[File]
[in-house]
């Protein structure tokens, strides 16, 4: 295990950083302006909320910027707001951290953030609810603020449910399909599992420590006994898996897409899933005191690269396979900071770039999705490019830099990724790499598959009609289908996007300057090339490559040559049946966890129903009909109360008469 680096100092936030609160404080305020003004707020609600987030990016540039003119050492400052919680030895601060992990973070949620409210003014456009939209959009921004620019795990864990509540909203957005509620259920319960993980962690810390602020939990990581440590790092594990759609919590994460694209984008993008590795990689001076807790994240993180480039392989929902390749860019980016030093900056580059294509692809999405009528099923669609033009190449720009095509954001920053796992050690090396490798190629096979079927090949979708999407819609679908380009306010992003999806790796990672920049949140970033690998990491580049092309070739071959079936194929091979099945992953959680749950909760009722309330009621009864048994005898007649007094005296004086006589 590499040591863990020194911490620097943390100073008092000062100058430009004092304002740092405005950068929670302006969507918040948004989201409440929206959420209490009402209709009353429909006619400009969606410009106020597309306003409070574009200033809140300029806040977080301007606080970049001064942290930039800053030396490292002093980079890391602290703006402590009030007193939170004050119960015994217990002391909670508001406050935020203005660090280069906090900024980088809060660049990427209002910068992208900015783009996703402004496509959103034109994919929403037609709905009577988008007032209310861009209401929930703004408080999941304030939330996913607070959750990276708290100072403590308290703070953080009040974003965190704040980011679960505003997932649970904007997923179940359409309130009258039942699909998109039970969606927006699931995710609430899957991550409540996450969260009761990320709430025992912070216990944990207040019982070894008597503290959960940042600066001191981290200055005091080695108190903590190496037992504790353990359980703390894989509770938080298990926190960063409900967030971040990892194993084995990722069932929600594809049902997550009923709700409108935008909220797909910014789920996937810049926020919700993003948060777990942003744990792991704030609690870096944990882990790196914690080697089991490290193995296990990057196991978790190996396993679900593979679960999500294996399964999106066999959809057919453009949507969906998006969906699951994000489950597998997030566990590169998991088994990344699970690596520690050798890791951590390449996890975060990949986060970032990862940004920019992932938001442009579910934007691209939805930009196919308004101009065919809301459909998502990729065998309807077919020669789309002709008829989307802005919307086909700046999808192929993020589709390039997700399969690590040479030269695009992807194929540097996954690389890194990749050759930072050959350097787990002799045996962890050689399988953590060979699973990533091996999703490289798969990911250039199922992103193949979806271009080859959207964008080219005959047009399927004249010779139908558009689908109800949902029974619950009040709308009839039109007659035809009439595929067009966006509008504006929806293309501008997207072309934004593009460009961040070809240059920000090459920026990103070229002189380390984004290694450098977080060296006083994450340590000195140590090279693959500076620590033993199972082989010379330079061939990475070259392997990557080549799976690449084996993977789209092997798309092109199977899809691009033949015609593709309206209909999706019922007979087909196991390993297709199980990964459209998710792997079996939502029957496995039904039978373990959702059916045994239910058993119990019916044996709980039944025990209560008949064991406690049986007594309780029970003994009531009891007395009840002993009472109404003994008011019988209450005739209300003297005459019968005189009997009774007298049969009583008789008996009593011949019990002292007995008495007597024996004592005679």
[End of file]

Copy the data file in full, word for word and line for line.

[in-house]
């Protein structure tokens, strides 16, 4: 295990950083302006909320910027707001951290953030609810603020449910399909599992420590006994898996897409899933005191690269396979900071770039999705490019830099990724790499598959009609289908996007300057090339490559040559049946966890129903009909109360008469 680096100092936030609160404080305020003004707020609600987030990016540039003119050492400052919680030895601060992990973070949620409210003014456009939209959009921004620019795990864990509540909203957005509620259920319960993980962690810390602020939990990581440590790092594990759609919590994460694209984008993008590795990689001076807790994240993180480039392989929902390749860019980016030093900056580059294509692809999405009528099923669609033009190449720009095509954001920053796992050690090396490798190629096979079927090949979708999407819609679908380009306010992003999806790796990672920049949140970033690998990491580049092309070739071959079936194929091979099945992953959680749950909760009722309330009621009864048994005898007649007094005296004086006589 590499040591863990020194911490620097943390100073008092000062100058430009004092304002740092405005950068929670302006969507918040948004989201409440929206959420209490009402209709009353429909006619400009969606410009106020597309306003409070574009200033809140300029806040977080301007606080970049001064942290930039800053030396490292002093980079890391602290703006402590009030007193939170004050119960015994217990002391909670508001406050935020203005660090280069906090900024980088809060660049990427209002910068992208900015783009996703402004496509959103034109994919929403037609709905009577988008007032209310861009209401929930703004408080999941304030939330996913607070959750990276708290100072403590308290703070953080009040974003965190704040980011679960505003997932649970904007997923179940359409309130009258039942699909998109039970969606927006699931995710609430899957991550409540996450969260009761990320709430025992912070216990944990207040019982070894008597503290959960940042600066001191981290200055005091080695108190903590190496037992504790353990359980703390894989509770938080298990926190960063409900967030971040990892194993084995990722069932929600594809049902997550009923709700409108935008909220797909910014789920996937810049926020919700993003948060777990942003744990792991704030609690870096944990882990790196914690080697089991490290193995296990990057196991978790190996396993679900593979679960999500294996399964999106066999959809057919453009949507969906998006969906699951994000489950597998997030566990590169998991088994990344699970690596520690050798890791951590390449996890975060990949986060970032990862940004920019992932938001442009579910934007691209939805930009196919308004101009065919809301459909998502990729065998309807077919020669789309002709008829989307802005919307086909700046999808192929993020589709390039997700399969690590040479030269695009992807194929540097996954690389890194990749050759930072050959350097787990002799045996962890050689399988953590060979699973990533091996999703490289798969990911250039199922992103193949979806271009080859959207964008080219005959047009399927004249010779139908558009689908109800949902029974619950009040709308009839039109007659035809009439595929067009966006509008504006929806293309501008997207072309934004593009460009961040070809240059920000090459920026990103070229002189380390984004290694450098977080060296006083994450340590000195140590090279693959500076620590033993199972082989010379330079061939990475070259392997990557080549799976690449084996993977789209092997798309092109199977899809691009033949015609593709309206209909999706019922007979087909196991390993297709199980990964459209998710792997079996939502029957496995039904039978373990959702059916045994239910058993119990019916044996709980039944025990209560008949064991406690049986007594309780029970003994009531009891007395009840002993009472109404003994008011019988209450005739209300003297005459019968005189009997009774007298049969009583008789008996009593011949019990002292007995008495007597024996004592005679």